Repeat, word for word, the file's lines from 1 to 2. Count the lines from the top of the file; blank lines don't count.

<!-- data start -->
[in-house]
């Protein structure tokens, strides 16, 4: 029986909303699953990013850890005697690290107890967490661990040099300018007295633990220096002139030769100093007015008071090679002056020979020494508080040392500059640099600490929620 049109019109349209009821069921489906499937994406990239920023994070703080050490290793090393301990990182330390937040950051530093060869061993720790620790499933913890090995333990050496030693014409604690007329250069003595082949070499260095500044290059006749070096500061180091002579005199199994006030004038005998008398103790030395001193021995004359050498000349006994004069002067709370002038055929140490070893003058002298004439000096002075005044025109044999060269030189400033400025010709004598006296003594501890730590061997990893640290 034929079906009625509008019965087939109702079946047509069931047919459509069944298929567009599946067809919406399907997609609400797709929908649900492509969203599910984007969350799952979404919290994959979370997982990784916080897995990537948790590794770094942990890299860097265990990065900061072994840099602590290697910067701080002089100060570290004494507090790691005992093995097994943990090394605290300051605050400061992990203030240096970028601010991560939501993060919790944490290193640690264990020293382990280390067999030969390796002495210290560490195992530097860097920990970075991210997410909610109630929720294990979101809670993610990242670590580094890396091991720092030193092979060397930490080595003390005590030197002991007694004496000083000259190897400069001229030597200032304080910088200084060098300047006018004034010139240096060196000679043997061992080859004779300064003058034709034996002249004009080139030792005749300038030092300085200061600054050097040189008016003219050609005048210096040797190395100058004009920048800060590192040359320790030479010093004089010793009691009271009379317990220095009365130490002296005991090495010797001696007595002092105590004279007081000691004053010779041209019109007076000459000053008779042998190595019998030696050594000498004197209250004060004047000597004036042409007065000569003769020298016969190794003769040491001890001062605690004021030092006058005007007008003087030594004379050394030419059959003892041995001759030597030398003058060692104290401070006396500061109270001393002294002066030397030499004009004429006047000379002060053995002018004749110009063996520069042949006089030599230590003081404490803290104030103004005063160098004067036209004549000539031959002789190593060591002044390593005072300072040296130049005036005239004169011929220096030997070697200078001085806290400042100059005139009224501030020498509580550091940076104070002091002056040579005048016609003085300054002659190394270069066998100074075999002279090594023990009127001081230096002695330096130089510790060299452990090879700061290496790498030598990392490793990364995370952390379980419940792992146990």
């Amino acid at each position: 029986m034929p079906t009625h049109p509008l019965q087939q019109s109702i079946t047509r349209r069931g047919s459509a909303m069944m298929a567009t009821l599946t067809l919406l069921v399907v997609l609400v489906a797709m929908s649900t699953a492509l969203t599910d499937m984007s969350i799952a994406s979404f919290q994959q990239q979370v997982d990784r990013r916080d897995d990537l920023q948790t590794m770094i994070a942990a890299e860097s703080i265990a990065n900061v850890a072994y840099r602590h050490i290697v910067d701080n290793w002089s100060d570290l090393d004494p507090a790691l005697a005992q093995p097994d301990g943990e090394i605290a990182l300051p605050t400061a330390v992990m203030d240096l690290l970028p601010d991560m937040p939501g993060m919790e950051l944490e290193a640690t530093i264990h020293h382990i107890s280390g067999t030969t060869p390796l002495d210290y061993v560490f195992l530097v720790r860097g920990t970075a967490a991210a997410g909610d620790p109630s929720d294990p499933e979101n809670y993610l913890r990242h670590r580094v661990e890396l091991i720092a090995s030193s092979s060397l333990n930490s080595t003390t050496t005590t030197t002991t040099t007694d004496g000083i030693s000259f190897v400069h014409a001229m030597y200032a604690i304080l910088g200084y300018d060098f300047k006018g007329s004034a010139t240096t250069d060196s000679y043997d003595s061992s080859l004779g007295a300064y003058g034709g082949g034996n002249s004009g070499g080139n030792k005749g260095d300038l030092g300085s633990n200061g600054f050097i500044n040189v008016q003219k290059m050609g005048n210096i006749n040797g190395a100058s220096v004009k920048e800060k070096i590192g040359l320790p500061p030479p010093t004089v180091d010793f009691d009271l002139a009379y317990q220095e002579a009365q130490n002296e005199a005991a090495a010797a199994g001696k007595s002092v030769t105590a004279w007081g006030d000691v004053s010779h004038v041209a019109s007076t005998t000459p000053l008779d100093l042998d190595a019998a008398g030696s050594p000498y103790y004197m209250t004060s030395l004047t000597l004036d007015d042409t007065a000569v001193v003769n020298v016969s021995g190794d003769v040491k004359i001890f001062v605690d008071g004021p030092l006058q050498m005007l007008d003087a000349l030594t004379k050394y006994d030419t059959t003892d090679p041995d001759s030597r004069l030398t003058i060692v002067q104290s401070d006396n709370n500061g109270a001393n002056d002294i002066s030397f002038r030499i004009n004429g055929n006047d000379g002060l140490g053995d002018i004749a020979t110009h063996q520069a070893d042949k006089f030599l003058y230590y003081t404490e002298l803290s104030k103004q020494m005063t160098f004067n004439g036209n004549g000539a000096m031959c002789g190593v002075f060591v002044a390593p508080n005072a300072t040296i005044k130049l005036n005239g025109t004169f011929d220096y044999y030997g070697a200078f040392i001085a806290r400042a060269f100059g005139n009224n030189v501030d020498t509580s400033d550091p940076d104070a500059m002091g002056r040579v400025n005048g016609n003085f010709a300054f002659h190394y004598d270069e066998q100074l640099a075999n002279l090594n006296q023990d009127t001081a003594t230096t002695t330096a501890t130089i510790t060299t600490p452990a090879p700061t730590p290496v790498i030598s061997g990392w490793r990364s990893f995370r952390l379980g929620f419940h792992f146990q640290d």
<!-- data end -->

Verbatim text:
[in-house]
């Protein structure tokens, strides 16, 4: 029986909303699953990013850890005697690290107890967490661990040099300018007295633990220096002139030769100093007015008071090679002056020979020494508080040392500059640099600490929620 049109019109349209009821069921489906499937994406990239920023994070703080050490290793090393301990990182330390937040950051530093060869061993720790620790499933913890090995333990050496030693014409604690007329250069003595082949070499260095500044290059006749070096500061180091002579005199199994006030004038005998008398103790030395001193021995004359050498000349006994004069002067709370002038055929140490070893003058002298004439000096002075005044025109044999060269030189400033400025010709004598006296003594501890730590061997990893640290 034929079906009625509008019965087939109702079946047509069931047919459509069944298929567009599946067809919406399907997609609400797709929908649900492509969203599910984007969350799952979404919290994959979370997982990784916080897995990537948790590794770094942990890299860097265990990065900061072994840099602590290697910067701080002089100060570290004494507090790691005992093995097994943990090394605290300051605050400061992990203030240096970028601010991560939501993060919790944490290193640690264990020293382990280390067999030969390796002495210290560490195992530097860097920990970075991210997410909610109630929720294990979101809670993610990242670590580094890396091991720092030193092979060397930490080595003390005590030197002991007694004496000083000259190897400069001229030597200032304080910088200084060098300047006018004034010139240096060196000679043997061992080859004779300064003058034709034996002249004009080139030792005749300038030092300085200061600054050097040189008016003219050609005048210096040797190395100058004009920048800060590192040359320790030479010093004089010793009691009271009379317990220095009365130490002296005991090495010797001696007595002092105590004279007081000691004053010779041209019109007076000459000053008779042998190595019998030696050594000498004197209250004060004047000597004036042409007065000569003769020298016969190794003769040491001890001062605690004021030092006058005007007008003087030594004379050394030419059959003892041995001759030597030398003058060692104290401070006396500061109270001393002294002066030397030499004009004429006047000379002060053995002018004749110009063996520069042949006089030599230590003081404490803290104030103004005063160098004067036209004549000539031959002789190593060591002044390593005072300072040296130049005036005239004169011929220096030997070697200078001085806290400042100059005139009224501030020498509580550091940076104070002091002056040579005048016609003085300054002659190394270069066998100074075999002279090594023990009127001081230096002695330096130089510790060299452990090879700061290496790498030598990392490793990364995370952390379980419940792992146990």